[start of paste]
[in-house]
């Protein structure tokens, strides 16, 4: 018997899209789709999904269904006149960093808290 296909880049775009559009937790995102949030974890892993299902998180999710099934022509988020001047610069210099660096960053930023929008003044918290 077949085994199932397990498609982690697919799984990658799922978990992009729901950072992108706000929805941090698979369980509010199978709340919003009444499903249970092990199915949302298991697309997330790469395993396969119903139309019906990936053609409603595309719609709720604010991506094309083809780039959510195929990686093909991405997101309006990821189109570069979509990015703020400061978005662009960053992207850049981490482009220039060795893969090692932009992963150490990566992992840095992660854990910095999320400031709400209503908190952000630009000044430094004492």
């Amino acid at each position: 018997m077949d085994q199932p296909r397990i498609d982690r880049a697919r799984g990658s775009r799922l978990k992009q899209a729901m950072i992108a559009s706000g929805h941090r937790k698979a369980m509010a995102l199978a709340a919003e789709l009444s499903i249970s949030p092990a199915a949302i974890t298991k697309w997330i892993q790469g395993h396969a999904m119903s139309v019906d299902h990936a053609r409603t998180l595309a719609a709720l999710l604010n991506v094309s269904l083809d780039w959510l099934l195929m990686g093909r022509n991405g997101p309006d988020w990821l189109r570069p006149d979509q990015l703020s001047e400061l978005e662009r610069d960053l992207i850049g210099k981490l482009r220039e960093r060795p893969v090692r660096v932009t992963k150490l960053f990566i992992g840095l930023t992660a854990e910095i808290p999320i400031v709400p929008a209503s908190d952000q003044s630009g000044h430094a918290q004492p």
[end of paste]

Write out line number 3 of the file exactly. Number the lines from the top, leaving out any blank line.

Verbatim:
């Amino acid at each position: 018997m077949d085994q199932p296909r397990i498609d982690r880049a697919r799984g990658s775009r799922l978990k992009q899209a729901m950072i992108a559009s706000g929805h941090r937790k698979a369980m509010a995102l199978a709340a919003e789709l009444s499903i249970s949030p092990a199915a949302i974890t298991k697309w997330i892993q790469g395993h396969a999904m119903s139309v019906d299902h990936a053609r409603t998180l595309a719609a709720l999710l604010n991506v094309s269904l083809d780039w959510l099934l195929m990686g093909r022509n991405g997101p309006d988020w990821l189109r570069p006149d979509q990015l703020s001047e400061l978005e662009r610069d960053l992207i850049g210099k981490l482009r220039e960093r060795p893969v090692r660096v932009t992963k150490l960053f990566i992992g840095l930023t992660a854990e910095i808290p999320i400031v709400p929008a209503s908190d952000q003044s630009g000044h430094a918290q004492p």